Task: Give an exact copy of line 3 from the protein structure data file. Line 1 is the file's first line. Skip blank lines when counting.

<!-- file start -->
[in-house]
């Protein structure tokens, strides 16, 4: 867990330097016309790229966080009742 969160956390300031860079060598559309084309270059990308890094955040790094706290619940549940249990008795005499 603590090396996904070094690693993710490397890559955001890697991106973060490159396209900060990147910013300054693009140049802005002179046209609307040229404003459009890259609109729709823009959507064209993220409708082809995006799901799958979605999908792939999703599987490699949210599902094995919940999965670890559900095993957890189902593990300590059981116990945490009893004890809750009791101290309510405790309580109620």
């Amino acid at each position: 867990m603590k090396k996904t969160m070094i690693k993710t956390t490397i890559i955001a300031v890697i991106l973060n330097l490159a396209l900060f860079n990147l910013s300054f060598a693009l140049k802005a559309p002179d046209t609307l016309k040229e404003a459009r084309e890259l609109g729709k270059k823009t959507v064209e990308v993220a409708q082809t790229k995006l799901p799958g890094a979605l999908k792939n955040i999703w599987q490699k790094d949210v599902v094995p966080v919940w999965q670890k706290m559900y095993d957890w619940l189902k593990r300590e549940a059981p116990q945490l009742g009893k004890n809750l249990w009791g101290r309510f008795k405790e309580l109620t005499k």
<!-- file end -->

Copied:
């Amino acid at each position: 867990m603590k090396k996904t969160m070094i690693k993710t956390t490397i890559i955001a300031v890697i991106l973060n330097l490159a396209l900060f860079n990147l910013s300054f060598a693009l140049k802005a559309p002179d046209t609307l016309k040229e404003a459009r084309e890259l609109g729709k270059k823009t959507v064209e990308v993220a409708q082809t790229k995006l799901p799958g890094a979605l999908k792939n955040i999703w599987q490699k790094d949210v599902v094995p966080v919940w999965q670890k706290m559900y095993d957890w619940l189902k593990r300590e549940a059981p116990q945490l009742g009893k004890n809750l249990w009791g101290r309510f008795k405790e309580l109620t005499k």